Structural Monitoring, Sandia National Laboratories Develop Infrastructure Sensors

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ALBUQUERQUE, N.M., Aug. 16, 2018 — Sandia National Laboratories and Structural Monitoring Systems PLC have outfitted a U.S. bridge with a network of eight real-time sensors able to alert maintenance engineers when the sensors detect a crack or when a crack reaches a length that requires repair.

Sandia National Laboratories mechanical engineer Stephen Neidigk positions a Comparative Vacuum Monitoring sensor on a bridge. In his other hand is the control system that periodically checks the sensor and a wireless transmitting device to autonomously alert the maintenance engineers if it detects a crack.
Sandia National Laboratories mechanical engineer Stephen Neidigk positions a comparative vacuum monitoring sensor on a bridge. In his other hand is the control system that periodically checks the sensor and wireless transmitting device that alerts maintenance engineers if it detects a crack. Courtesy of Randy Montoya.

The goal of structural health monitoring is to increase supervision of critical areas, extend the lifetime of structures, and ultimately reduce operating costs and improve safety.

In 2016, more than 54,000 bridges in the U.S. were classified as “structurally deficient” by the Federal Highway Administration's National Bridge Inventory. This means about 9 percent of U.S. bridges need regular monitoring.

“Areas that are difficult to access or things that are remotely located like bridges, pipelines, and other critical structures present significant challenges to properly monitoring the health of the structure or equipment,” said Dennis Roach, senior scientist at Sandia. “A network of structural health monitoring sensors could be a solution or at least help ensure the necessary vigilance over these components.”

The structural health monitoring system for the trial bridge consists of eight comparative vacuum monitoring sensors, a vacuum pump to form the vacuum, a control system, and a wireless transmitting device that calls or texts maintenance engineers if a sensor detects a crack. The whole system is powered by a lithium ion battery, which is recharged by a solar panel.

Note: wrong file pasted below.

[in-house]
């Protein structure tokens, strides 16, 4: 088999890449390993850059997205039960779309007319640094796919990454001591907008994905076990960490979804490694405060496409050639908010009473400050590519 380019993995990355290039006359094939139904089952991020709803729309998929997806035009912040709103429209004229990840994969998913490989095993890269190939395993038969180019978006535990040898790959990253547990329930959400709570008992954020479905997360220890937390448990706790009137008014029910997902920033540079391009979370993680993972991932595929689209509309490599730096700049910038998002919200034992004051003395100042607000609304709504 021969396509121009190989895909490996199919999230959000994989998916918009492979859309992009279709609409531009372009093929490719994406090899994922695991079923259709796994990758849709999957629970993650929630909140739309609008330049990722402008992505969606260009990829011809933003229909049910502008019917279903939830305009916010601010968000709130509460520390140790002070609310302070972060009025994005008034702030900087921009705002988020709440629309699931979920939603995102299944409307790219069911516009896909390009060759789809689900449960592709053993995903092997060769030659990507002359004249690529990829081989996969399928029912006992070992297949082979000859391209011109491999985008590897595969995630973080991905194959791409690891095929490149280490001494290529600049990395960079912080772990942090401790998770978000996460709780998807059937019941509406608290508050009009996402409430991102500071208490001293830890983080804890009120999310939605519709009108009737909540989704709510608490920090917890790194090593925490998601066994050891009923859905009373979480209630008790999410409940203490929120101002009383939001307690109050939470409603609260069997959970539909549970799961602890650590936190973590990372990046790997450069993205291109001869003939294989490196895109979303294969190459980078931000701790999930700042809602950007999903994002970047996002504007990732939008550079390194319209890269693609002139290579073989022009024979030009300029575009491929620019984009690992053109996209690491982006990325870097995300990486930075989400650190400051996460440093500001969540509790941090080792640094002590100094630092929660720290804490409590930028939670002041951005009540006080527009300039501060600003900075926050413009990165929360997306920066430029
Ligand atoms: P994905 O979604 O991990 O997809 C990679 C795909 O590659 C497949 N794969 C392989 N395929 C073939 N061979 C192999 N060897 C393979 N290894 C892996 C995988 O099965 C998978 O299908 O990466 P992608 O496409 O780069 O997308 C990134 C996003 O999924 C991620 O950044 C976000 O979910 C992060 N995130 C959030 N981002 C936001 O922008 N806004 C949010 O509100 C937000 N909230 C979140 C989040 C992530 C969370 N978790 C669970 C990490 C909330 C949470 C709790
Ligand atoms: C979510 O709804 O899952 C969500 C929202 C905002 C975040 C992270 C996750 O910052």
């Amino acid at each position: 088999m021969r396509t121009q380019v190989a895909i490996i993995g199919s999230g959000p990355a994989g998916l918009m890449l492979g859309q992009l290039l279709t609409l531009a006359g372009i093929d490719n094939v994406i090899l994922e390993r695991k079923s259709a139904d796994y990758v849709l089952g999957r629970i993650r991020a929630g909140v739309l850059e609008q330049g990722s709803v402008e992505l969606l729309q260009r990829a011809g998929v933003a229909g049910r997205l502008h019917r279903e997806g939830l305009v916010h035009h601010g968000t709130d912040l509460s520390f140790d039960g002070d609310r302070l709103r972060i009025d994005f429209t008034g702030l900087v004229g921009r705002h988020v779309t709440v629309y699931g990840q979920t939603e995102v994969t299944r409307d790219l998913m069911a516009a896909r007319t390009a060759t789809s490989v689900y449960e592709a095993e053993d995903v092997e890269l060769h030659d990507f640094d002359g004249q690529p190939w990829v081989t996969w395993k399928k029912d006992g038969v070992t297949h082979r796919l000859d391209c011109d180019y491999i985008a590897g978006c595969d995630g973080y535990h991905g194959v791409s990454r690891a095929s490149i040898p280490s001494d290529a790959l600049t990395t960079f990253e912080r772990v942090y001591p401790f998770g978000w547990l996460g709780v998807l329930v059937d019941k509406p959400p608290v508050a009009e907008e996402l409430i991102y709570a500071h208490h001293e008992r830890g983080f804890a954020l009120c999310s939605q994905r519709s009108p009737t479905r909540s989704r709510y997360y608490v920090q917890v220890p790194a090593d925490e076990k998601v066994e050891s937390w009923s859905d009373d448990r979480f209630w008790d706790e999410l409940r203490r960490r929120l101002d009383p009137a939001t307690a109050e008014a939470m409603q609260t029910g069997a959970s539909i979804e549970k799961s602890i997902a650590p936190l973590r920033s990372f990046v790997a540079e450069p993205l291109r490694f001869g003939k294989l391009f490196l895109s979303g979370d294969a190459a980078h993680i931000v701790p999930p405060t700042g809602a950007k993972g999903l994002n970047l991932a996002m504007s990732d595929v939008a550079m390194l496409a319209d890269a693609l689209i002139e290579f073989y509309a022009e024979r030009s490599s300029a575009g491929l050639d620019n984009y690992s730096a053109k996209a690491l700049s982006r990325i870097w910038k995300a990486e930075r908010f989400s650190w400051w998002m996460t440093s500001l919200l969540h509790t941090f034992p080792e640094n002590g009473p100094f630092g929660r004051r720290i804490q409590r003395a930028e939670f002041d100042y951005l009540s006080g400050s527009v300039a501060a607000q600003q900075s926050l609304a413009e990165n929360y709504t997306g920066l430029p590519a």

The comparative vacuum monitoring sensors produced by Structural Monitoring Systems are made of thin, flexible Teflon and have rows of little channels called galleries. They can be stuck onto critical joints or welds or placed near other places cracks are likely to form. When the metal is whole, the pump is able to remove all of the air out of the galleries, forming a vacuum. When a tiny crack forms in the metal underneath the sensor, it can no longer form a vacuum, similar to how a vacuum cleaner stops working when the hose has a leak. These sensors can detect cracks smaller than the thickness of a dime.

“In 15 years of testing comparative vacuum monitoring sensors, they have achieved a tremendous track record for producing dependable structural health monitoring,” said Tom Rice, the mechanical test engineer at Sandia in charge of testing various structural-health monitoring systems. “Once they get incorporated into more systems, in areas of concern, it's just going to make aircraft, trains, and bridges safer as time goes on."

Sandia National Laboratories is a multimission laboratory managed and operated by National Technology and Engineering Solutions of Sandia LLC, a wholly owned subsidiary of Honeywell International Inc., for the U.S. Department of Energy’s National Nuclear Security Administration. Structural Monitoring Systems develops technology to monitor and test the structural integrity of various materials, products, and entities.

Published: August 2018
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